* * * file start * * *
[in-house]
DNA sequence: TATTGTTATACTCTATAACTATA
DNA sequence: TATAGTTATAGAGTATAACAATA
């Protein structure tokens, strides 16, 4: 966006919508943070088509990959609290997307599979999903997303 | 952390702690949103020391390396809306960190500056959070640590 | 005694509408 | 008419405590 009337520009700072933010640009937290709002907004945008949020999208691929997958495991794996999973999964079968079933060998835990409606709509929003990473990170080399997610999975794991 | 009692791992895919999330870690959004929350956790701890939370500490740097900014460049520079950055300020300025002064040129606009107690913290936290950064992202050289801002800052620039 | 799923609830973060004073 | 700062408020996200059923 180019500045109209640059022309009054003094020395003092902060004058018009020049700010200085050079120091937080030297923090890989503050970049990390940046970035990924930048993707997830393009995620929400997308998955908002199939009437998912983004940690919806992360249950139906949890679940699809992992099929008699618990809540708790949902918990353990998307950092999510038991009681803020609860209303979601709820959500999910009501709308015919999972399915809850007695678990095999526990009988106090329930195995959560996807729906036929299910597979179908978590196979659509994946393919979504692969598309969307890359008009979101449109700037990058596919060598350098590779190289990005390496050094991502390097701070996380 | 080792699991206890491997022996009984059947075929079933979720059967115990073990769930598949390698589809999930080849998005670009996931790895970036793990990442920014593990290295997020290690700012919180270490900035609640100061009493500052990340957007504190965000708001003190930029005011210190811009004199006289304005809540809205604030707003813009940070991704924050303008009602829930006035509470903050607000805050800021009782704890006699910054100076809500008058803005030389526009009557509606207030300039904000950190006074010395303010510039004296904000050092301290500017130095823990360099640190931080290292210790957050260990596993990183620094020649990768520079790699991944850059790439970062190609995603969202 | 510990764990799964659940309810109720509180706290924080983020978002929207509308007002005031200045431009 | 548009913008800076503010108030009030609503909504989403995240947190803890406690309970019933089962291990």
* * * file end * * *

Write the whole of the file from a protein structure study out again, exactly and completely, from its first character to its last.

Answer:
[in-house]
DNA sequence: TATTGTTATACTCTATAACTATA
DNA sequence: TATAGTTATAGAGTATAACAATA
């Protein structure tokens, strides 16, 4: 966006919508943070088509990959609290997307599979999903997303 | 952390702690949103020391390396809306960190500056959070640590 | 005694509408 | 008419405590 009337520009700072933010640009937290709002907004945008949020999208691929997958495991794996999973999964079968079933060998835990409606709509929003990473990170080399997610999975794991 | 009692791992895919999330870690959004929350956790701890939370500490740097900014460049520079950055300020300025002064040129606009107690913290936290950064992202050289801002800052620039 | 799923609830973060004073 | 700062408020996200059923 180019500045109209640059022309009054003094020395003092902060004058018009020049700010200085050079120091937080030297923090890989503050970049990390940046970035990924930048993707997830393009995620929400997308998955908002199939009437998912983004940690919806992360249950139906949890679940699809992992099929008699618990809540708790949902918990353990998307950092999510038991009681803020609860209303979601709820959500999910009501709308015919999972399915809850007695678990095999526990009988106090329930195995959560996807729906036929299910597979179908978590196979659509994946393919979504692969598309969307890359008009979101449109700037990058596919060598350098590779190289990005390496050094991502390097701070996380 | 080792699991206890491997022996009984059947075929079933979720059967115990073990769930598949390698589809999930080849998005670009996931790895970036793990990442920014593990290295997020290690700012919180270490900035609640100061009493500052990340957007504190965000708001003190930029005011210190811009004199006289304005809540809205604030707003813009940070991704924050303008009602829930006035509470903050607000805050800021009782704890006699910054100076809500008058803005030389526009009557509606207030300039904000950190006074010395303010510039004296904000050092301290500017130095823990360099640190931080290292210790957050260990596993990183620094020649990768520079790699991944850059790439970062190609995603969202 | 510990764990799964659940309810109720509180706290924080983020978002929207509308007002005031200045431009 | 548009913008800076503010108030009030609503909504989403995240947190803890406690309970019933089962291990």